Recommendations on the list: Kafka’s a must, but I’d consider reading the stories, especially if you haven’t read or can barely remember The Metamorphosis. I would choose War and Peace over Anna Karenina, though maybe that’s just because I had a crush on Pierre. Dostoevsky is a must, though I can’t say which. If you take Austin’s advice, you can read the copy of the Brothers K I picked up in Glenwood Springs and be smugly done with it before I’m ever through Ulysses. Yes to Don Quixote, though isn’t that, like, Seriously Old? Yes to Huck Finn and The Scarlet Letter. A fond yes to Borges. You could get your wife to compile a list of Mindblowing Stories by Borges and skip the pedantry. Not all the good stories are in Labyrinths, though I suppose most of the best are. Oh, and I can imagine you laughing out loud at Candide.

Off the list: I remember Cry, the Beloved Country (Alan Paton) as both lovely and moving. Ditto with All Quiet on the Western Front (Erich Maria Remarque), which I think you’ve read. There’s The Street of Crocodiles (Bruno Schulz), which is a little like Kafka in day-glo colors, painted by a child. And the quiet little My Friends by Emmanuel Bove for slim comical-pathetical narrative. Also, well, it’s a book from my childhood, but I think Kipling’s The Jungle Books are weird and wild and still worth reading.

Michael5000 said...

@Blythe: Yay books indeed. Although Faulkner scares me to death. Until you checked in, I thought I was off the hook.

@Karin: Hmmm.... We'll call that two votes for the Stranger, 1/2 vote for Crime and Punishment, and 1/2 vote against Tess. Troublemaker.

@Balaywho: Hard for you to swallow! Think how I feel! I'm the one who has to swallow it!!

@Mrs. 5000: Excellent list, dear.

You know, I've actually never checked your college transcripts. Maybe I should make sure everything is on the up-and-up.

p.s. Who's "Pierre"? I'll kill 'im. KILL im'!!!

Michael5000 said...

And the state of play is

The Brothers Karamazov: 5
Huck Finn: 4
Candide: 4
The Scarlet Letter: 3
The Stranger: 3
Anna Karenena: 2 1/2
Crime & Punishment: 2 1/2
To the Lighthouse: 2
Don Quixote: 2

16 books: 1
17 books: 0

Tess of the D'Urbervilles: -1/2

Anonymous said...

I read Fielding's Joseph Andrews at high school and didn't really get it, but seem to recall that it had something to do with Don Quixote - perhaps you could swap Tom Jones for that and tick two boxes at once... oh, but then you're not trying to score points any more. Otherwise I really enjoyed Crime and Punishment (though the copy I read had the final page missing and Ive never got round to reading it - if you do perhaps you could let me know what happened in the end)and Death in Venice (don't remember much about that one except some fantastic atmosphere)and I've always had a soft spot for Mark Twain myself.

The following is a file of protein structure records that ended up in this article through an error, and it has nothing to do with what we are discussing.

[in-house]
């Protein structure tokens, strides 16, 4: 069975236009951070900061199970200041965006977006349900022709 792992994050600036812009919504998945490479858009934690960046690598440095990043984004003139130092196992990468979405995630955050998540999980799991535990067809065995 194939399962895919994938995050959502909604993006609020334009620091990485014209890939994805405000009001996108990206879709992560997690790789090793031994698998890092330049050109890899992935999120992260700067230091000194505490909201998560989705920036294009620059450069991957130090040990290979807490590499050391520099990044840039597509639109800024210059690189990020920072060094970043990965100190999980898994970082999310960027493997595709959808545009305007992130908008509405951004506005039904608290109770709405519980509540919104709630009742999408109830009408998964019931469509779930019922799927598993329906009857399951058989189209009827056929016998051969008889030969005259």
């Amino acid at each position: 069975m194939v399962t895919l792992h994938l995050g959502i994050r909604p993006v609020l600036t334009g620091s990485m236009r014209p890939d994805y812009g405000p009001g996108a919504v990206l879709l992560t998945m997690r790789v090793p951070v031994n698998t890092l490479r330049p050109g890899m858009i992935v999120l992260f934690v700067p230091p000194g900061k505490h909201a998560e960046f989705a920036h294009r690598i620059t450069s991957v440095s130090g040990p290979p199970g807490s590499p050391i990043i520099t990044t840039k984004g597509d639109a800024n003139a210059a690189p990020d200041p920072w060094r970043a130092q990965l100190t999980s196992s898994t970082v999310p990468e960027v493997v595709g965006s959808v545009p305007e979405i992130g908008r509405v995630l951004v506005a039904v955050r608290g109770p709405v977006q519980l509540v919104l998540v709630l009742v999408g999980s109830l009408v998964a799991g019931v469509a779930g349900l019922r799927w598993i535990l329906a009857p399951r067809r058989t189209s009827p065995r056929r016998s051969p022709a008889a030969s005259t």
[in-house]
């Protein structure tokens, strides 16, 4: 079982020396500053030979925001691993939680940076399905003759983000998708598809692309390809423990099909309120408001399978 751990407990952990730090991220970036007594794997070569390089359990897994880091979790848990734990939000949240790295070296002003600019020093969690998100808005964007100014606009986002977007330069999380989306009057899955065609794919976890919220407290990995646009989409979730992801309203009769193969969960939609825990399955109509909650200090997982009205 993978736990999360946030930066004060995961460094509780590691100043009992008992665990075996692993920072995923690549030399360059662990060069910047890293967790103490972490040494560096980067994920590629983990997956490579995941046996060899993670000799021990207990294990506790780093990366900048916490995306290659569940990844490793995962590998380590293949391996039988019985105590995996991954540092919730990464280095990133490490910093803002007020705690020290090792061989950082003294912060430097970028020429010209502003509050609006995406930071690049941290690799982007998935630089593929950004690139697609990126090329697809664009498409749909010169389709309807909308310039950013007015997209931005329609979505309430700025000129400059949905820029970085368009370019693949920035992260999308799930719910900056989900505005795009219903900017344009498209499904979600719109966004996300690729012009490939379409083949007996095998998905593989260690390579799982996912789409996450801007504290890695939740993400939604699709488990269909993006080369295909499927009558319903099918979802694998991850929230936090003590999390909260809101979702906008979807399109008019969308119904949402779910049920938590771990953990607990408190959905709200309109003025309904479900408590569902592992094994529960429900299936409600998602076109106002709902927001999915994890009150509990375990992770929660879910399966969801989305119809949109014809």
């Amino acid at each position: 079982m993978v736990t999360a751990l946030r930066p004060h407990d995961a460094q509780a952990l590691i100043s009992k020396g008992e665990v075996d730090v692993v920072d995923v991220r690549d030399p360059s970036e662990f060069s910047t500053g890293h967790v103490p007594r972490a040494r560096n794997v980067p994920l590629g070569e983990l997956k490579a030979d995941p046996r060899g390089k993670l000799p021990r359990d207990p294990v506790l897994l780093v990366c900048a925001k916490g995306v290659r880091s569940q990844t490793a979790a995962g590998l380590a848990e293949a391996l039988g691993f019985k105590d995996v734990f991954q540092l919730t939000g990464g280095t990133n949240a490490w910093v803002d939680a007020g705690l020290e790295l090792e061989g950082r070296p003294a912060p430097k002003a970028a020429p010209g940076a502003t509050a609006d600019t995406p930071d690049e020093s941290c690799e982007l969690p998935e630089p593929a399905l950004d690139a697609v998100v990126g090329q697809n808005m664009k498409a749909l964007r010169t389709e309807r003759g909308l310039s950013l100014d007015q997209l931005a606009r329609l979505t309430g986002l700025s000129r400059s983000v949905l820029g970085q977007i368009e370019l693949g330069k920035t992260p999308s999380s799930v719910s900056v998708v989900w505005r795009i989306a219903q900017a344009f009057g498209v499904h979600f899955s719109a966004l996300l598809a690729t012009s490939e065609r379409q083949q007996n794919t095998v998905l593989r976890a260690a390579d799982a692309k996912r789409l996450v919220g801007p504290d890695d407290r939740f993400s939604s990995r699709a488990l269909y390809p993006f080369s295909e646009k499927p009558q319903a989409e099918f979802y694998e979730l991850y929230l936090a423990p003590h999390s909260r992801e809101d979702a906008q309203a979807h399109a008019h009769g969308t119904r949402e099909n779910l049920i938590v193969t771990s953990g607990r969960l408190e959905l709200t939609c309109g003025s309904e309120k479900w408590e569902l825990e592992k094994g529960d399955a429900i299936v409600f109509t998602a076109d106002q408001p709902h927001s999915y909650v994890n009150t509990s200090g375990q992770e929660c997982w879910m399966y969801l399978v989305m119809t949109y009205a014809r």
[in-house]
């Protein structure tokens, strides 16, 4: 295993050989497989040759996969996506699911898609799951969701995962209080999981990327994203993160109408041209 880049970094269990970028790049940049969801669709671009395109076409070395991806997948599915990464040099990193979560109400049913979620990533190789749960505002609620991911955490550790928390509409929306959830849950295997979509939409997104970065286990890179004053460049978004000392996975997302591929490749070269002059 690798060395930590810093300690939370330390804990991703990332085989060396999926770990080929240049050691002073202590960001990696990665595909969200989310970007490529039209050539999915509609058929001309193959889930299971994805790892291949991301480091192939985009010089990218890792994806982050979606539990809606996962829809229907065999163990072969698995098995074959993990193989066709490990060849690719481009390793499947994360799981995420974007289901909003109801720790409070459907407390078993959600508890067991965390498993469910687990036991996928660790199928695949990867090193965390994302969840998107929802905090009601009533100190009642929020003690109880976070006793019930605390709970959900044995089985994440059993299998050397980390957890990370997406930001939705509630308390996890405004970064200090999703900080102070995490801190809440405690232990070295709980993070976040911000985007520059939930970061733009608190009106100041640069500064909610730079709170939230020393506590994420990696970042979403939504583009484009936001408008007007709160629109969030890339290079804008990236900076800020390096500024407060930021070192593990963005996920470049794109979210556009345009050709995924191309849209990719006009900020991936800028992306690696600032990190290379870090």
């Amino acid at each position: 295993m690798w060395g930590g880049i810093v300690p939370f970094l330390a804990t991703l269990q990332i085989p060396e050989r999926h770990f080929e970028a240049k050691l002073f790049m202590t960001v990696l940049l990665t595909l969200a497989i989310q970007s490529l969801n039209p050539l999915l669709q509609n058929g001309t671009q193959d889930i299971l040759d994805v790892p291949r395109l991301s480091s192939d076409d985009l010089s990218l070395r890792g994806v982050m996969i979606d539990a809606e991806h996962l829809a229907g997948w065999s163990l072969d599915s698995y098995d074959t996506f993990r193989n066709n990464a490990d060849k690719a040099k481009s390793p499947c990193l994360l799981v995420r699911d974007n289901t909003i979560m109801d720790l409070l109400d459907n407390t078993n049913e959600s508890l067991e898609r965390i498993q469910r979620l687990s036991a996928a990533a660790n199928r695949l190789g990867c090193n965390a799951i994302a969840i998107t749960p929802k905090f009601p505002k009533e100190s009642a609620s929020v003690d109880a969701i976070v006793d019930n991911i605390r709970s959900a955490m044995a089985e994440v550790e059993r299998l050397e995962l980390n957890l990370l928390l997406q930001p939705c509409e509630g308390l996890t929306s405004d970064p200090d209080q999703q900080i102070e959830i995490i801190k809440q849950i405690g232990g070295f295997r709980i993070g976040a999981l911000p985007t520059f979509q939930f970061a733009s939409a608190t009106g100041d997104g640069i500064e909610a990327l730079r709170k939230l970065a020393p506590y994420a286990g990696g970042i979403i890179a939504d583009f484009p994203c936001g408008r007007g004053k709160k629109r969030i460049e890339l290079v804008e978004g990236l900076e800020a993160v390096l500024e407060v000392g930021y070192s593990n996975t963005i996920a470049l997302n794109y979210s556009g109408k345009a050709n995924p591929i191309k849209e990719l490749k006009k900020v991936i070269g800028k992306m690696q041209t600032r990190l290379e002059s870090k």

Heatherbee said...

Well that was easy. Cry the Beloved Country and To the Lighthouse. Both on the "favorite" bookshelf.

On my hate list from high school are The Stranger and Madame Bovary. Mind you, I was reading them in the original French. Let me know if you end up thinking either is just great and maybe I'll reconsider.


Rebel said...

In it's favor, Huck Finn is a really quick read. I've wanted to read Cry the Beloved Country for a while, so I might just pick that one up myself.

*rebel wanders off to find her well worn copy of Huck Finn... I haven't reread it since 2002. ;)

Anonymous said...

How many should I vote for?

I like Magic Mountain, Ulysses, Brothers Karamazov (in lieu of Demons, which is better), The Trial (in lieu of The Castle, which is better), Portrait of a Lady, Candide, Anna Karenina, War and Peace, Huck Finn, The Big Sleep, The Maltese Falcon, and Pere Goriot. I also agree with the person upthread who said to add Villette, that's a great book. Autobiography of Alice B Toklas isn't as great, but it's super fun and full of juicy gossip. I'd read Ficciones instead of Labyrinths (it's a little too much Borges, he should be served by the teaspoon), and the Plague instead of The Stranger. Great Expectations is good. Mrs Dalloway. I wouldn't bother with Lawrence personally, because I've never managed to finish any books by him. Maybe some of his poetry? Oh! Stendahl is good. So I guess most of the books you put on your list then. Mayor of Casterbridge over Tess.

I know there's a reason you didn't put any Jane Austen on, but it's still distressing not to see her. Disraeli is reported to have said when someone asked if he ever read any novels that yes, he read all six of them every year. (I assume he read in the bath.)

I've just noticed you said 10-12. In that case, my 10-12 list:
Magic Mountain
Brothers Karamazov
War and Peace
Pere Goriot
The Big Sleep
Portrait of a Lady
The Trial
Emma, I mean Huck Finn
Mayor of Casterbridge
(Tristram Shandy!)

Anonymous said...

Sub Mrs Dalloway for Mayor of Casterbridgge please.